- The Washington Times - Sunday, August 14, 2005

No scorched earth

Israeli Ambassador Daniel Ayalon insists his country will leave behind an “economic infrastructure” for a new Palestinian state when his government withdraws from the Gaza Strip this week, demolishing 3,000 homes of Israeli settlers.

“We are not leaving scorched earth behind,” Mr. Ayalon told reporters in Washington on Friday. “We are leaving behind … an economic infrastructure that provides work for 4,000 Palestinians, with potential to create up to 10,000 jobs that would support 10 percent of the Palestinian population.”

He said the Israeli government and the Palestinian Authority agreed on the need to demolish the settlers’ homes and recycle most of the materials for new houses.

Mr. Ayalon said Israel’s goal in turning over the Gaza Strip to the Palestinians is to “boost [Israel’s] security, economy and future” and promote peace.

The disengagement plan “entails considerable economic cost” to Israel, “as well as a series of significant sacrifices required of those Israelis who have made their homes and their livelihoods in Gaza,” according to a review of the withdrawal plan on the Israeli Embassy’s Web site (https://embassyofisrael.org).

Israel has budgeted $2 billion to remove 8,000 settlers from 21 Jewish communities.

Kyrgyz reforms

The ambassador from Kyrgyzstan is pleased with the progress toward democracy in her Central Asian nation that toppled an authoritarian leader and elected a new president in fewer than six months.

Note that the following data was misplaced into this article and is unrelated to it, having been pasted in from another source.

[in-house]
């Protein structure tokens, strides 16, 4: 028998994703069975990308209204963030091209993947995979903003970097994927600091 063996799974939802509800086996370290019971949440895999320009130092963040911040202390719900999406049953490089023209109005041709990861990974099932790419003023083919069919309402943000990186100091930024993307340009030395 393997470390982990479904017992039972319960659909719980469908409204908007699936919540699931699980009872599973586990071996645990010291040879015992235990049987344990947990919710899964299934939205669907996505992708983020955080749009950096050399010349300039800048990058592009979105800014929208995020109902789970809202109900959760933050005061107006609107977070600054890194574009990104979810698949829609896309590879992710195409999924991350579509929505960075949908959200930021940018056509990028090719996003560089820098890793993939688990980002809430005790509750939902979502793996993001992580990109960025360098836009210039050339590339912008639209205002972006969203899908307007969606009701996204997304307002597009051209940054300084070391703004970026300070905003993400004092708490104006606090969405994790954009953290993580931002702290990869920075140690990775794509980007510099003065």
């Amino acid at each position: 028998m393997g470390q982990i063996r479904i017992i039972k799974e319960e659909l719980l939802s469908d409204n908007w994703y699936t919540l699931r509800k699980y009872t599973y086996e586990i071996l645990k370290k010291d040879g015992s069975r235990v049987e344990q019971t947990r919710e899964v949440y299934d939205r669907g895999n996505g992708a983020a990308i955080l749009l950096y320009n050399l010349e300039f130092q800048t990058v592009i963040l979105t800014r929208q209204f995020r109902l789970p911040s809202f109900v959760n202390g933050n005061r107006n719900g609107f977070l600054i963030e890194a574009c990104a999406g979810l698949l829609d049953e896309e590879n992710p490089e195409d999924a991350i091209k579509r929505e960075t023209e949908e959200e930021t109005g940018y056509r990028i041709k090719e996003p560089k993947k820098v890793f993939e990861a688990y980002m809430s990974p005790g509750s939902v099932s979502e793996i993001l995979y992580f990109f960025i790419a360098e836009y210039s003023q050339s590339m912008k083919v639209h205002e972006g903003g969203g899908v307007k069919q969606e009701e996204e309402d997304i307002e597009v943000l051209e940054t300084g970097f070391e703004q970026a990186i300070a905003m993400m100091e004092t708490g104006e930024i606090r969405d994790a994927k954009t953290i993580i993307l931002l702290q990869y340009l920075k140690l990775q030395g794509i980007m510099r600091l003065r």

“The situation is Kyrgyzstan is not bad after the people’s revolution [in March],” Ambassador Zamira Sydykova said in a briefing at Radio Free Europe/Radio Liberty.

She said the country did not “need radical changes” because it had a “strong civil society, strong political parties and a strong press, which gave the opportunity for people to understand their rights and freedoms.”

The March uprising drove President Askar Akaev from power and installed an interim government that was replaced in elections last month that many intentional observers considered mostly free and fair. The interim president, Kurmanbek Bakiev, easily won with 88 percent of the vote.

“We all took part in the revolution,” the ambassador said. “Some people thought there was no alternative to Akaev, but we have many bright political and civic leaders.”

More scandal in Haiti

The U.S. ambassador to Haiti is angered by two recent developments that added to the chaotic political situation there, he said.

Ambassador James Foley last week criticized the interim government for releasing Louis Jodel Chamblain, a leader of the rebellion that ousted President Jean-Bertrand Aristide last year. Mr. Chamblain also led a paramilitary group that first toppled Mr. Aristide in 1991. The Clinton administration restored Mr. Aristide to power three years later.

Mr. Chamblain was convicted in 1993 of murdering a Haitian businessman. His conviction was overturned, but authorities continued to detain him. The courts ordered his release because there was no evidence to continue holding him.

Mr. Foley also criticized authorities for detaining Yvon Neptune, a prime minister under Mr. Aristide, for political reasons. Mr. Neptune was arrested in June 2004.

The ambassador told reporters in the capital, Port-au-Prince, that Mr. Chamblain “is a man who had been found guilty on several occasions of horrible crimes,” while Mr. Neptune remains in prison without the “least evidence” against him.

“Imagine, for one moment, the tarnished image of Haiti today, with Chamblain being released and a former prime minister who continues to stagnate in prison.”

• Call Embassy Row at 202/636-3297, fax 202/832-7278 or e-mail [email protected]washing tontimes.com.

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